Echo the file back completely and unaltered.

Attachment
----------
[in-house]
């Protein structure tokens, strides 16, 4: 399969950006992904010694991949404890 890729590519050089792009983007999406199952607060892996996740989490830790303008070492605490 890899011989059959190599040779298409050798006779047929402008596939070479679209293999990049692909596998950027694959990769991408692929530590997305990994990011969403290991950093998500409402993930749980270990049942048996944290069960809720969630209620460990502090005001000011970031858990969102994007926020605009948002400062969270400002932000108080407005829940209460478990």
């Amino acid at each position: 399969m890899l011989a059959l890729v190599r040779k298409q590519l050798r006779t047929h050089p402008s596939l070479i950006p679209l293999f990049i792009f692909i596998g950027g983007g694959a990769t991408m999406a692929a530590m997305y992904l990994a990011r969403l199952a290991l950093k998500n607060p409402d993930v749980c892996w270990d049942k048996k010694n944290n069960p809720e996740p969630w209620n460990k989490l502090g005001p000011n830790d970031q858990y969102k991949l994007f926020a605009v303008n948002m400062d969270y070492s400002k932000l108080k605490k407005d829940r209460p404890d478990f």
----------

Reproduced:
[in-house]
């Protein structure tokens, strides 16, 4: 399969950006992904010694991949404890 890729590519050089792009983007999406199952607060892996996740989490830790303008070492605490 890899011989059959190599040779298409050798006779047929402008596939070479679209293999990049692909596998950027694959990769991408692929530590997305990994990011969403290991950093998500409402993930749980270990049942048996944290069960809720969630209620460990502090005001000011970031858990969102994007926020605009948002400062969270400002932000108080407005829940209460478990």
């Amino acid at each position: 399969m890899l011989a059959l890729v190599r040779k298409q590519l050798r006779t047929h050089p402008s596939l070479i950006p679209l293999f990049i792009f692909i596998g950027g983007g694959a990769t991408m999406a692929a530590m997305y992904l990994a990011r969403l199952a290991l950093k998500n607060p409402d993930v749980c892996w270990d049942k048996k010694n944290n069960p809720e996740p969630w209620n460990k989490l502090g005001p000011n830790d970031q858990y969102k991949l994007f926020a605009v303008n948002m400062d969270y070492s400002k932000l108080k605490k407005d829940r209460p404890d478990f």